Pubs can breathe a sigh of relief. But what about the children?

Restaurant and cafe owners and employees can now breathe a sigh of relief – customers can be serviced on the outdoor terraces, which will increase sales. That's good, because people need a job.
10.05.2021. MKMāris Krautmanis
 
©Dmitrijs SUĻŽICS, F64 Photo Agency

The opening of the outdoor terraces is subject to strict restrictions - a furious and strict supervisor must make sure that there is order, at 9 pm the sales must stop. Entrepreneurs who have built tents find that it was not worth it because tents are not allowed. Until Thursday afternoon, it was not clear to anyone what is and isn't allowed, because the government was dawdling - deliberating, debating and discussing, until they finally figured out what the rules would be.

It is probably the case that the wishes of the political elite have coincided with the interests of pub owners and therefore such an understanding was possible. There will soon be a world championship in hockey, and the political elite loves hockey. They also want to eat, drink and cheer on their team, therefore the Covid restrictions are lightened.

However, there are concerns about other areas and sectors of life that are not as close to them. The government should think the most about children - not just their own, but children in general. The shock the education system has experienced during the pandemic promises to be lasting.

Latvian children have not been lucky - they have been born in a country whose parliament is weak, and the government is not able to keep up with the challenges brought on by Covid.

Vaccination rates are still very slow, and although there are lively official reports of new record numbers of people vaccinated, even these figures are not enough to vaccinate 70 percent of the population by September.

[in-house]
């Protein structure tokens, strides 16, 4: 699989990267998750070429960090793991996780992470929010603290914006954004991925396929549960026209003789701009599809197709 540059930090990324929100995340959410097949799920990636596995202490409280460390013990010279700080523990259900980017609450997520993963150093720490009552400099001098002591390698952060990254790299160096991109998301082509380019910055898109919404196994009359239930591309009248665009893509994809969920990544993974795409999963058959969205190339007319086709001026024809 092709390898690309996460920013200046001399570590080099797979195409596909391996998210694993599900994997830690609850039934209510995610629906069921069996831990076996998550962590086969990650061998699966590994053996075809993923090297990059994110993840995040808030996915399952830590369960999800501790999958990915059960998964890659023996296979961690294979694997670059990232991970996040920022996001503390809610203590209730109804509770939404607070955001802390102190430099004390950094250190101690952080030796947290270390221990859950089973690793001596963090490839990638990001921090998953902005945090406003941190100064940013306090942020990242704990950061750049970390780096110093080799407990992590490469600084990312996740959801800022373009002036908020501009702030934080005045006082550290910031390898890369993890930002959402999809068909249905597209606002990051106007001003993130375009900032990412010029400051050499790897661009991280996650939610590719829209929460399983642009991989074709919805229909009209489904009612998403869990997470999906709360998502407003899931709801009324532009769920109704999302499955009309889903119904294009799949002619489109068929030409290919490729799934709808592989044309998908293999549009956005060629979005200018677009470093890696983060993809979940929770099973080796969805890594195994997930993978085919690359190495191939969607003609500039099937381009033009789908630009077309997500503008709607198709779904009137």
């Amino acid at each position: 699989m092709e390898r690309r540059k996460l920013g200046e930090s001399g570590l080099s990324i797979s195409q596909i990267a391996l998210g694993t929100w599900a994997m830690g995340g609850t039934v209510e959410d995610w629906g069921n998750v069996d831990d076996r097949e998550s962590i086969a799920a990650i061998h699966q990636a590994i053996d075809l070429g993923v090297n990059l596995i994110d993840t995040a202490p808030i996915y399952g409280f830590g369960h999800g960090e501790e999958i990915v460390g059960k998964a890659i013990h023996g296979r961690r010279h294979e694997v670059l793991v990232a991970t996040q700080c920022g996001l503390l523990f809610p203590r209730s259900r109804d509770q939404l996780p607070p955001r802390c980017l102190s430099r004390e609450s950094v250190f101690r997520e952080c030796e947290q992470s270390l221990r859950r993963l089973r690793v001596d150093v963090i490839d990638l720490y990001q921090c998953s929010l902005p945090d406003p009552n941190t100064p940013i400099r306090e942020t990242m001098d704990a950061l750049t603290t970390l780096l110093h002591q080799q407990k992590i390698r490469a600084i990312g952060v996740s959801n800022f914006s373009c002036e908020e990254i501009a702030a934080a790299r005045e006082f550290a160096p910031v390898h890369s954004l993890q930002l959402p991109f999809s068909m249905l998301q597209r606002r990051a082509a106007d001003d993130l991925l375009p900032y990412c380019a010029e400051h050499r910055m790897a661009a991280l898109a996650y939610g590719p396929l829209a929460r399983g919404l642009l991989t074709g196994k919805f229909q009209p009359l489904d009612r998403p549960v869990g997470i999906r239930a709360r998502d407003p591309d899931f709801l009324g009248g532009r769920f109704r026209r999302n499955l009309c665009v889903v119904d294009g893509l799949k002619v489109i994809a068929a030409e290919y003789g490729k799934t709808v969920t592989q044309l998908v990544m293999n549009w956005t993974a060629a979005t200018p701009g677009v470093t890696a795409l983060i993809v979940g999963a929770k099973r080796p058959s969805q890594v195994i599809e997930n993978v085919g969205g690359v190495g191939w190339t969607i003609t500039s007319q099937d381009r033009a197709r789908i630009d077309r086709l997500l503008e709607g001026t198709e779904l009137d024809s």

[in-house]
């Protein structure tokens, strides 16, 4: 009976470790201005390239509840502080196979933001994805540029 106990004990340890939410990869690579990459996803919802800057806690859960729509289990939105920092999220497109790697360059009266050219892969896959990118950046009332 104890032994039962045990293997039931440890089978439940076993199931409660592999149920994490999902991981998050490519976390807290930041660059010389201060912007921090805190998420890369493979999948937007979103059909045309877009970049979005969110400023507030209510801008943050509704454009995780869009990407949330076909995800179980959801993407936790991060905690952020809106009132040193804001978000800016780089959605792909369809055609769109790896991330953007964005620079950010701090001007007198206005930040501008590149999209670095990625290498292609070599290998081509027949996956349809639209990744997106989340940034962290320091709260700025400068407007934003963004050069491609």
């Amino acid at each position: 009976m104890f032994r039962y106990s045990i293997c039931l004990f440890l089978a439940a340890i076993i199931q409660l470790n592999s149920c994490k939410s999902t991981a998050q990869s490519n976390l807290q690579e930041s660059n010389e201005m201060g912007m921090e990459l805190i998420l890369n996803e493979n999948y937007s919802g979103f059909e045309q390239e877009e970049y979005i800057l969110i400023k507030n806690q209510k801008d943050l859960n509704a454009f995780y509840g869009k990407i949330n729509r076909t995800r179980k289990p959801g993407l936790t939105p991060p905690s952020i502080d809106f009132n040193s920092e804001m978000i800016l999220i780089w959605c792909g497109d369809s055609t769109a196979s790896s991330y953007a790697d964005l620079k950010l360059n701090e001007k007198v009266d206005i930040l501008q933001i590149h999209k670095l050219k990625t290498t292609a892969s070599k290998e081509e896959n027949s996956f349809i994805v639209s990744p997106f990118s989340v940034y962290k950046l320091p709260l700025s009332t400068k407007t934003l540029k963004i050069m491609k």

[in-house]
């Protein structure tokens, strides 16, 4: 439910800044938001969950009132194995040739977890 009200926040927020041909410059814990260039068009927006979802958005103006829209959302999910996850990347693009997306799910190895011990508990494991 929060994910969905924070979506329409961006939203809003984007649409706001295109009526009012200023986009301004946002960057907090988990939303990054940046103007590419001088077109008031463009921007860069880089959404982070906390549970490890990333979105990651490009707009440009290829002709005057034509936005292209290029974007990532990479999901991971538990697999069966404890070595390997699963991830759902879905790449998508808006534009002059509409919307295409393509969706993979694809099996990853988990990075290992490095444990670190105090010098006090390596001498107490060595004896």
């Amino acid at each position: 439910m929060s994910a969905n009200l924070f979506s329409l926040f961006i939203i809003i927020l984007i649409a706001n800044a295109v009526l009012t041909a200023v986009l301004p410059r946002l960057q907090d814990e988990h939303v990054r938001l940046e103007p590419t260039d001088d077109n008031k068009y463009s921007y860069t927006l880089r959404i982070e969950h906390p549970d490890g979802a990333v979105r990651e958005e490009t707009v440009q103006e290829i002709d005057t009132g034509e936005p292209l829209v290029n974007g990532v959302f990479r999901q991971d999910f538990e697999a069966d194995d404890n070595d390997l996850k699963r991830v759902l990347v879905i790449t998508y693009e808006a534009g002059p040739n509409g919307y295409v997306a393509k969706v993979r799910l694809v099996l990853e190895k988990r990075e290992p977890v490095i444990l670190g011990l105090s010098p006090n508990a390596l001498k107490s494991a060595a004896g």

However, for children and teens, this time is very traumatic - distance learning is a good thing, but it cannot replace the need to socialize, to meet peers. The educational process on the computer is not the same as in life. Learning at home is different in each family - there are some where everything is great - the child has their own computer, their own room and parents who carefully look after and help in their studies. But there are families where the child is one of many, where many live in the same room, while parents are busy with working hard or enjoying a strong drink. Such a child could study at school, but it is not possible at home. Presumably, there are children who have not only learned nothing new in the last year but have also forgotten what they knew before. The gap in access to education existed before Covid but has become much more dramatic during Covid: a lack of education also means being less competitive in the labor market, which in turn means a greater gap in social inequality.

During Covid, the acquisition of knowledge lags behind what it would be under normal conditions. If the whole world lagged behind in the same way, it would not be the worst thing, but there are fears that Latvian children will be lagging behind other European and Baltic neighbors more and more, because in Lithuania and Estonia the fight against Covid is much more successful than in our country. For the future, this means that our country's competitiveness threatens to be weaker than even its immediate neighbors.

The Ministry of Health is doing the best it can - it is considering in which municipalities the epidemiological situation is not that bad, and there students allowed to attend school in person, but this is just putting patches on the problem - half-measures. As Covid is here to stay for a long time, appropriate long-term solutions would also be needed: a predictive system to maximize opportunities for children to learn in person. Although education and science have a quite interesting minister, surely there must be some people in the ministry's human resources who might be able to undertake developing such a solution?

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